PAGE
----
Tai Chi-tastic

Posted on September 28, 2012

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This morning I had a sweet little run around MacRitchie Reservoir, a gorgeous lush green network of trails in the heart of Singapore and just a stones throw from my sister Rosie’s house. When in this city, it’s always top of my agenda.

As the sun started to shine through the thick, dense clouds and the humidity started to weigh me down, I felt hot and got a little breathless. So I walked a little. And then I stopped.  I stopped to watch a couple do their morning Tai Chi. Standing in a pagoda reaching out into the reservoir, they looked so terribly graceful and at peace … totally serene and trouble-free.

Me being a long-time Asian expat brat means I’m no stranger to seeing dozens of locals hit the parks at dawn break to practise this ancient art but this morning I started to wonder why this amazing discipline has never really spread throughout the world like other martial arts or other mind : body disciplines even such as yoga.

Tai Chi is a beautiful art form. It is a physical exercise with amazing benefits, an effective martial art and also a ‘guide book’ towards spiritual enlightenment. It’s often referred to as ‘shadow boxing’ because many of the movements simulate hand-to-hand combat.

The benefits are multiple:

  • It makes you more self-aware and promotes personal growth
  • It improves co-ordination, posture and breathing
  • It facilitates relaxation and mindfulness
  • It leads to greater stability, better mobility and accelerated metabolism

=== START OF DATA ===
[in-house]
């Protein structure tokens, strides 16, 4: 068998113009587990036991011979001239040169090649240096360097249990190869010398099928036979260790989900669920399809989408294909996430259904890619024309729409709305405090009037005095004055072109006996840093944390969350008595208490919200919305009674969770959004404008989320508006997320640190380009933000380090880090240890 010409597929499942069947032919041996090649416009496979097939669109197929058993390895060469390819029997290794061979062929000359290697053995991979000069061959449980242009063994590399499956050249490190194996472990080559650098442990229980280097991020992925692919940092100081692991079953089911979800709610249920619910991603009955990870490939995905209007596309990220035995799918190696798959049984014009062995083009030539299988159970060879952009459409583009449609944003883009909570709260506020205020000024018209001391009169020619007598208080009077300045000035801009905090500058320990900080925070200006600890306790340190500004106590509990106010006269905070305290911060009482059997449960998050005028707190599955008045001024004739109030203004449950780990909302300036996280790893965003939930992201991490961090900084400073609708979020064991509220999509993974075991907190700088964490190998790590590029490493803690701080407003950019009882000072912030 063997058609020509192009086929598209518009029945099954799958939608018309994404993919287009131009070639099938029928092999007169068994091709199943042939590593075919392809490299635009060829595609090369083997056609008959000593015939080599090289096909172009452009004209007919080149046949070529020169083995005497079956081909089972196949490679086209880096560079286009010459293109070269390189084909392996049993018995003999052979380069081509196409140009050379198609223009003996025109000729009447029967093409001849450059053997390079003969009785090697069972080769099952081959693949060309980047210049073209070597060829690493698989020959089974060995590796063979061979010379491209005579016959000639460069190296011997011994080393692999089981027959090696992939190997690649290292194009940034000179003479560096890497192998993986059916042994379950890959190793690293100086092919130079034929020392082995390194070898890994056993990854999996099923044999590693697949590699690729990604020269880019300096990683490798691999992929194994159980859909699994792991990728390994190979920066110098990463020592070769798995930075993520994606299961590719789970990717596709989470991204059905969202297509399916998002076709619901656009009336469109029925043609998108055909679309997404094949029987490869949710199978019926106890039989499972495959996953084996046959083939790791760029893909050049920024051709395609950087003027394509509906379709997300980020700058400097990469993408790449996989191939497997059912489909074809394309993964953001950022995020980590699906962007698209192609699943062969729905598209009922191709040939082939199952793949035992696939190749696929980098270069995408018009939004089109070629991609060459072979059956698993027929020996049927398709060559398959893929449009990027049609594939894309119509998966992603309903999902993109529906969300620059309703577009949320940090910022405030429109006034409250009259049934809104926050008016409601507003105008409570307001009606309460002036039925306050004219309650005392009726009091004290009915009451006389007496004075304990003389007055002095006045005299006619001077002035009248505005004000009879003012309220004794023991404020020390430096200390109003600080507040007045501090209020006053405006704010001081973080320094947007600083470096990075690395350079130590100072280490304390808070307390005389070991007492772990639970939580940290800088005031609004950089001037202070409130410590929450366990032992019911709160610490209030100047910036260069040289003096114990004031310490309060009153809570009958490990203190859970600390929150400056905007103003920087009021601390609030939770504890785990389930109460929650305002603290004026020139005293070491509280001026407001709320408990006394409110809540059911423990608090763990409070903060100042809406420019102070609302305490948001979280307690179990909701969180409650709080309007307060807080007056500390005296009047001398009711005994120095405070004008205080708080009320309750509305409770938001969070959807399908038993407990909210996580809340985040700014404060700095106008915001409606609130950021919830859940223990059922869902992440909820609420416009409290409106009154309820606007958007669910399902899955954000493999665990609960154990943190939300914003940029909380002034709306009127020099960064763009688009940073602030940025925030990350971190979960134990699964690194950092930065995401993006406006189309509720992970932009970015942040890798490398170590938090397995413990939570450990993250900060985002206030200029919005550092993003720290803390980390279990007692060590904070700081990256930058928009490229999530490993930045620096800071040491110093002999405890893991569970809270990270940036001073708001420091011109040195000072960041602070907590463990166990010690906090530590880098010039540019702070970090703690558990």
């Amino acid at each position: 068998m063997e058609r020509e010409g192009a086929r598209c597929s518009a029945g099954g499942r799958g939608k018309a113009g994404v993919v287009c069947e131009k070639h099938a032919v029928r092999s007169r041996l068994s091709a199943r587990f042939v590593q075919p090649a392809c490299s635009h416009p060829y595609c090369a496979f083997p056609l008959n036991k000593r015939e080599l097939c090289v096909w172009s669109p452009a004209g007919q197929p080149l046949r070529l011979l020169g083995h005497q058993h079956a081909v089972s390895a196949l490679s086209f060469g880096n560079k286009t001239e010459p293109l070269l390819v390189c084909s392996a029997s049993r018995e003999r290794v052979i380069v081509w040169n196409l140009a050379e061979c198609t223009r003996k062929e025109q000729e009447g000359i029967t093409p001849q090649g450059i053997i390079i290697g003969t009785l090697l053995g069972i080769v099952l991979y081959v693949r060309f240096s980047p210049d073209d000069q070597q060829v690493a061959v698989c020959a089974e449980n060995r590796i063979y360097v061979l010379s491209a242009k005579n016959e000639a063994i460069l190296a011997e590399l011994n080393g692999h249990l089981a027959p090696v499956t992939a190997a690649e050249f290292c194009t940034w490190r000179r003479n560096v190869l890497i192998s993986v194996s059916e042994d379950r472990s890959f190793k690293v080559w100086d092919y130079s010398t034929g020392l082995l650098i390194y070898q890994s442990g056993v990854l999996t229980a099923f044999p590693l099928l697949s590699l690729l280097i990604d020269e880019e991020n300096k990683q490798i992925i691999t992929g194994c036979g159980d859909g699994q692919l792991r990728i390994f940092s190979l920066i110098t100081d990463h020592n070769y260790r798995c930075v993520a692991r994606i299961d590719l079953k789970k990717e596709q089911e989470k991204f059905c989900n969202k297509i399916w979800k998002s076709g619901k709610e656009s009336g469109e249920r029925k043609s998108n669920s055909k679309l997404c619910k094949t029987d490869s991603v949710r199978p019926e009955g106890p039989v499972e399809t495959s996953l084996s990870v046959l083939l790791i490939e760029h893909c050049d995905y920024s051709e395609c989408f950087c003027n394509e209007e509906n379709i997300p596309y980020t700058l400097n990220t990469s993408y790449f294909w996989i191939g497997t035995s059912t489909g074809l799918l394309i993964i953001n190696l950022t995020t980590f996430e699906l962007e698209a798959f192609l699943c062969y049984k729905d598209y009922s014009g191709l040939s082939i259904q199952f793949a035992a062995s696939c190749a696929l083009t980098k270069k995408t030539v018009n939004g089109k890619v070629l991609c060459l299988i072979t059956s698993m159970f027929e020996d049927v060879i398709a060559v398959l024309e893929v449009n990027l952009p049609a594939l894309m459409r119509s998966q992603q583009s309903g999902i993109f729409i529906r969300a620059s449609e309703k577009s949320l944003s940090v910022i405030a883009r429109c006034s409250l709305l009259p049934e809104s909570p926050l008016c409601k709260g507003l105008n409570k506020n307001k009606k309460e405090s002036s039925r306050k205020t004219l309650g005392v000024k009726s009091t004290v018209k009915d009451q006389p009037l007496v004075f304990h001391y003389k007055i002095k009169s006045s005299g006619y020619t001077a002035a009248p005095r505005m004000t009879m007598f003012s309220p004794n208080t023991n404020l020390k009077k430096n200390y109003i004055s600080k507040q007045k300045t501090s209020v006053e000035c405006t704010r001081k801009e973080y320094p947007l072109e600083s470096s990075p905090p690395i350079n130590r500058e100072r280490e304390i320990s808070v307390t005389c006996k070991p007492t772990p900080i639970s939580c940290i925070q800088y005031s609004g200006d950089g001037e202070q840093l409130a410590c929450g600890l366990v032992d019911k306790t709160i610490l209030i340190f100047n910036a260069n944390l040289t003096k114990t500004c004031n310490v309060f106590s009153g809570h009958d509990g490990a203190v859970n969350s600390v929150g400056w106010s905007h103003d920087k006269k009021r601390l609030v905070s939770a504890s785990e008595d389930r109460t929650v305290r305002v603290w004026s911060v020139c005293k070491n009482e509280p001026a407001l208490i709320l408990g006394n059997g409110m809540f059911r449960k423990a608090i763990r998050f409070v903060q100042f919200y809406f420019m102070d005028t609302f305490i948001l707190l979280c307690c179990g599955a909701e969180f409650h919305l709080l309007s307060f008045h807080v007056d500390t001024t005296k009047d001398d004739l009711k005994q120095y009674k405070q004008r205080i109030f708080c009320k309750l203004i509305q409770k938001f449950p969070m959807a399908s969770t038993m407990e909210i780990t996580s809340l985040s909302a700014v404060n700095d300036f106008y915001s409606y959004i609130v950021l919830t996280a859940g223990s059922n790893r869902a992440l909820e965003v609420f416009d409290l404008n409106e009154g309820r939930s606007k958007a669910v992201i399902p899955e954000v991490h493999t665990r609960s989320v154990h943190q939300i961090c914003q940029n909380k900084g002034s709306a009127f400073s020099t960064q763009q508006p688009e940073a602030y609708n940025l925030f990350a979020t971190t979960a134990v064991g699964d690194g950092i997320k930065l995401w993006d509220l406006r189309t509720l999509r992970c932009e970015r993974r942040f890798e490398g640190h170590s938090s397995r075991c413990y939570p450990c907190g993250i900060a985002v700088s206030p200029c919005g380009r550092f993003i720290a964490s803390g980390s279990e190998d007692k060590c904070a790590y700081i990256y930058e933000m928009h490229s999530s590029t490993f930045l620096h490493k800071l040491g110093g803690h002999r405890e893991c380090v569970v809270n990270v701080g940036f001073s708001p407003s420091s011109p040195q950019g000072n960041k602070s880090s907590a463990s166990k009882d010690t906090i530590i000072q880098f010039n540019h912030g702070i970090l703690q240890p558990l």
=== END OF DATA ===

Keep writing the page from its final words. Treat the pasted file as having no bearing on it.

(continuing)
• It enhances circulation, increases brain function and boosts detoxification
  • And more, much much more …

Its roots stem from the Chinese mystical tradition of Taoism and Taoism is about an attunement with nature … not just nature that surrounds us but nature that lies within us … so whilst most start it purely for the physical benefits and the combat elements, sooner or later, far more profound benefits begin to appear.

Ultimately, it’s a wonderful antidote to our modern day worlds and as Singapore rush hour was at its peak, this couple appeared a million miles away from the touch of a button, the tap of a keyboard or the ping of new mail. You can’t help then but think that if Tai Chi were practiced more widely, amongst little kids and big kids in all four corners, there would perhaps be a little less aggression within us, a little less road rage, a little less stress … and just a little more harmony in our worlds. And as Gandhi so beautifully put:

“Always aim at complete harmony of thought and word and deed. Always aim at purifying your thoughts and everything will be well.”

 

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